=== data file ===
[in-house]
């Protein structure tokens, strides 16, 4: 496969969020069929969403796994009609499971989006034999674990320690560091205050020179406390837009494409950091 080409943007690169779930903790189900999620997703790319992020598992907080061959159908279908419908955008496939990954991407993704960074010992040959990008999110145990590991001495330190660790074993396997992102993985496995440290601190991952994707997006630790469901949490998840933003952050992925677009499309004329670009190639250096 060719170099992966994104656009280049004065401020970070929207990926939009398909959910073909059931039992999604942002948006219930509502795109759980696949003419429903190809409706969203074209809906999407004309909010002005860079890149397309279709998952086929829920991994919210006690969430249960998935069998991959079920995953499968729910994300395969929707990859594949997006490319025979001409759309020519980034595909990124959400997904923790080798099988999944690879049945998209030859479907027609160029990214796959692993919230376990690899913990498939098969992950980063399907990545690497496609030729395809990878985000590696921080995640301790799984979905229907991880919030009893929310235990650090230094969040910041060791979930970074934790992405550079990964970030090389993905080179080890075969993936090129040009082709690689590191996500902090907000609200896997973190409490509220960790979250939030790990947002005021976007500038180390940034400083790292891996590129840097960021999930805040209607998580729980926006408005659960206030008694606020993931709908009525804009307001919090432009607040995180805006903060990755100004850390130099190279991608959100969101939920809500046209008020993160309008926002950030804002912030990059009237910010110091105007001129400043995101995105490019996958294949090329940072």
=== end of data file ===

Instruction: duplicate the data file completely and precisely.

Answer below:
[in-house]
């Protein structure tokens, strides 16, 4: 496969969020069929969403796994009609499971989006034999674990320690560091205050020179406390837009494409950091 080409943007690169779930903790189900999620997703790319992020598992907080061959159908279908419908955008496939990954991407993704960074010992040959990008999110145990590991001495330190660790074993396997992102993985496995440290601190991952994707997006630790469901949490998840933003952050992925677009499309004329670009190639250096 060719170099992966994104656009280049004065401020970070929207990926939009398909959910073909059931039992999604942002948006219930509502795109759980696949003419429903190809409706969203074209809906999407004309909010002005860079890149397309279709998952086929829920991994919210006690969430249960998935069998991959079920995953499968729910994300395969929707990859594949997006490319025979001409759309020519980034595909990124959400997904923790080798099988999944690879049945998209030859479907027609160029990214796959692993919230376990690899913990498939098969992950980063399907990545690497496609030729395809990878985000590696921080995640301790799984979905229907991880919030009893929310235990650090230094969040910041060791979930970074934790992405550079990964970030090389993905080179080890075969993936090129040009082709690689590191996500902090907000609200896997973190409490509220960790979250939030790990947002005021976007500038180390940034400083790292891996590129840097960021999930805040209607998580729980926006408005659960206030008694606020993931709908009525804009307001919090432009607040995180805006903060990755100004850390130099190279991608959100969101939920809500046209008020993160309008926002950030804002912030990059009237910010110091105007001129400043995101995105490019996958294949090329940072």